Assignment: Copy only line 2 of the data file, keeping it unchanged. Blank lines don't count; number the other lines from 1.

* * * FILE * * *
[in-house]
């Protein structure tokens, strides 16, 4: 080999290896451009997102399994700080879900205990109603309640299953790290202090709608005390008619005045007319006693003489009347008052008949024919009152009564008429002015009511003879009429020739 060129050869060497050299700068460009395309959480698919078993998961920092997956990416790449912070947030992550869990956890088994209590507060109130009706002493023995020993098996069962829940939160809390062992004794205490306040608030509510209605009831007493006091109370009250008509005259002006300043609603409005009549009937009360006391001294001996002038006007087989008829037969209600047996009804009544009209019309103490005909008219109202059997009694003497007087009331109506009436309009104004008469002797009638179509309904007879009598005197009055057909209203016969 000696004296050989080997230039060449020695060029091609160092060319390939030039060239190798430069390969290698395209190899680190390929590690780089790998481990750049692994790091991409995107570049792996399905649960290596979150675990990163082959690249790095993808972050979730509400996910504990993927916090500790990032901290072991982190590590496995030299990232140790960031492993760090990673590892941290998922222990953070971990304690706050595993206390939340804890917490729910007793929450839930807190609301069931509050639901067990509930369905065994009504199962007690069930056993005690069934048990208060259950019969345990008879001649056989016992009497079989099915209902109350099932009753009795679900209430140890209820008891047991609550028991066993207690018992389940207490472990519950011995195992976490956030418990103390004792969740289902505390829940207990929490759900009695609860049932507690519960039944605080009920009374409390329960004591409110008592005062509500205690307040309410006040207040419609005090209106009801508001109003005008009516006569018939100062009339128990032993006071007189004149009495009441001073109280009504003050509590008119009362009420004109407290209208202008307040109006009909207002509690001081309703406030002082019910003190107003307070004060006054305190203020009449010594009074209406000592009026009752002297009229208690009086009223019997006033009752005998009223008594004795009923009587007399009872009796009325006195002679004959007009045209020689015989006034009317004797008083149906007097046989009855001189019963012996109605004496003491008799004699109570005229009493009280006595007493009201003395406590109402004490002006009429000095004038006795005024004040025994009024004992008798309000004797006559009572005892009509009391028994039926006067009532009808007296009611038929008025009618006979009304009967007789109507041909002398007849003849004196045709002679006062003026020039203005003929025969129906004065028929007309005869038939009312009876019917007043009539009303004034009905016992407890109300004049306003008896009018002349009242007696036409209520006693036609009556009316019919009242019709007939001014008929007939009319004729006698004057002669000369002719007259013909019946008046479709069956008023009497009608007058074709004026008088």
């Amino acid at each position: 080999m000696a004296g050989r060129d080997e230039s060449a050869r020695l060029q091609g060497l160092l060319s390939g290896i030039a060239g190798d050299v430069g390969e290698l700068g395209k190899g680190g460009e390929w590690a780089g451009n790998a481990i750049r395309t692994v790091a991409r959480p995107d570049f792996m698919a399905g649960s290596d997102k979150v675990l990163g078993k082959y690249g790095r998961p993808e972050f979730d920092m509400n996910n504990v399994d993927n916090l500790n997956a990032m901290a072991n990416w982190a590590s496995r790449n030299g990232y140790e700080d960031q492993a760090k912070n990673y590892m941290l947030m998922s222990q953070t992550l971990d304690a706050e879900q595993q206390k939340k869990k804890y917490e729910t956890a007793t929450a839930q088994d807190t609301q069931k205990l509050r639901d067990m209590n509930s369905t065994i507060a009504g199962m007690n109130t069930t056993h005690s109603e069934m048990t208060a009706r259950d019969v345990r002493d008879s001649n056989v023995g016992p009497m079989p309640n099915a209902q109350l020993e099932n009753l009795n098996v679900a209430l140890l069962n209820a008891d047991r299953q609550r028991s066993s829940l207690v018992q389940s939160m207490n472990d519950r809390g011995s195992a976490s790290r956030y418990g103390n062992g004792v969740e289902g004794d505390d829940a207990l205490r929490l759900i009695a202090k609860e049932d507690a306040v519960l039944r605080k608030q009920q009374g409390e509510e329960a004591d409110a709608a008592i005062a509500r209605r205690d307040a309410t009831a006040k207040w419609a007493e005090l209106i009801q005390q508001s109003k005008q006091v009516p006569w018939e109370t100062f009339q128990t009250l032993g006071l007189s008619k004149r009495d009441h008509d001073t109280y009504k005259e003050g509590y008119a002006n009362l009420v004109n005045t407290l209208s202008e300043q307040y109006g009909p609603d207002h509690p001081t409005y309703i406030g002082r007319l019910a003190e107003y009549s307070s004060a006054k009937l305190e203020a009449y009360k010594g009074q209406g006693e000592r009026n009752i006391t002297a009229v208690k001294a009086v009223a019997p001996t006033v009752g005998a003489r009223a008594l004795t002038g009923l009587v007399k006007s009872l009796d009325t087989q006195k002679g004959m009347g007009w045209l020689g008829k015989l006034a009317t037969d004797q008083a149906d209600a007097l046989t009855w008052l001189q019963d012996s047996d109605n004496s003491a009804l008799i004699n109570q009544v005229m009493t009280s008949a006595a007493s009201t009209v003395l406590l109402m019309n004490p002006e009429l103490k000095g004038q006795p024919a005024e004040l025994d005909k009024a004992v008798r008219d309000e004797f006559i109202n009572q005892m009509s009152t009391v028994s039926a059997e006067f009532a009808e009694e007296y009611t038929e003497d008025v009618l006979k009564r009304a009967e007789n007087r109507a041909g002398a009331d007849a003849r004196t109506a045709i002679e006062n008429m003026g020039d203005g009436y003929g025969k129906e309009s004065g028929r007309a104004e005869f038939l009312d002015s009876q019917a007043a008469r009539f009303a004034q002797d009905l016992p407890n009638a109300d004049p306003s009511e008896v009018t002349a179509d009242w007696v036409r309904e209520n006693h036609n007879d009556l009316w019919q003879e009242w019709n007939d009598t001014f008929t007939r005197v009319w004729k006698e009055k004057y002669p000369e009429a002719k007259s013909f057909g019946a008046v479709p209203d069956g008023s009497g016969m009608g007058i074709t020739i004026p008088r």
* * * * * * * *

């Protein structure tokens, strides 16, 4: 080999290896451009997102399994700080879900205990109603309640299953790290202090709608005390008619005045007319006693003489009347008052008949024919009152009564008429002015009511003879009429020739 060129050869060497050299700068460009395309959480698919078993998961920092997956990416790449912070947030992550869990956890088994209590507060109130009706002493023995020993098996069962829940939160809390062992004794205490306040608030509510209605009831007493006091109370009250008509005259002006300043609603409005009549009937009360006391001294001996002038006007087989008829037969209600047996009804009544009209019309103490005909008219109202059997009694003497007087009331109506009436309009104004008469002797009638179509309904007879009598005197009055057909209203016969 000696004296050989080997230039060449020695060029091609160092060319390939030039060239190798430069390969290698395209190899680190390929590690780089790998481990750049692994790091991409995107570049792996399905649960290596979150675990990163082959690249790095993808972050979730509400996910504990993927916090500790990032901290072991982190590590496995030299990232140790960031492993760090990673590892941290998922222990953070971990304690706050595993206390939340804890917490729910007793929450839930807190609301069931509050639901067990509930369905065994009504199962007690069930056993005690069934048990208060259950019969345990008879001649056989016992009497079989099915209902109350099932009753009795679900209430140890209820008891047991609550028991066993207690018992389940207490472990519950011995195992976490956030418990103390004792969740289902505390829940207990929490759900009695609860049932507690519960039944605080009920009374409390329960004591409110008592005062509500205690307040309410006040207040419609005090209106009801508001109003005008009516006569018939100062009339128990032993006071007189004149009495009441001073109280009504003050509590008119009362009420004109407290209208202008307040109006009909207002509690001081309703406030002082019910003190107003307070004060006054305190203020009449010594009074209406000592009026009752002297009229208690009086009223019997006033009752005998009223008594004795009923009587007399009872009796009325006195002679004959007009045209020689015989006034009317004797008083149906007097046989009855001189019963012996109605004496003491008799004699109570005229009493009280006595007493009201003395406590109402004490002006009429000095004038006795005024004040025994009024004992008798309000004797006559009572005892009509009391028994039926006067009532009808007296009611038929008025009618006979009304009967007789109507041909002398007849003849004196045709002679006062003026020039203005003929025969129906004065028929007309005869038939009312009876019917007043009539009303004034009905016992407890109300004049306003008896009018002349009242007696036409209520006693036609009556009316019919009242019709007939001014008929007939009319004729006698004057002669000369002719007259013909019946008046479709069956008023009497009608007058074709004026008088």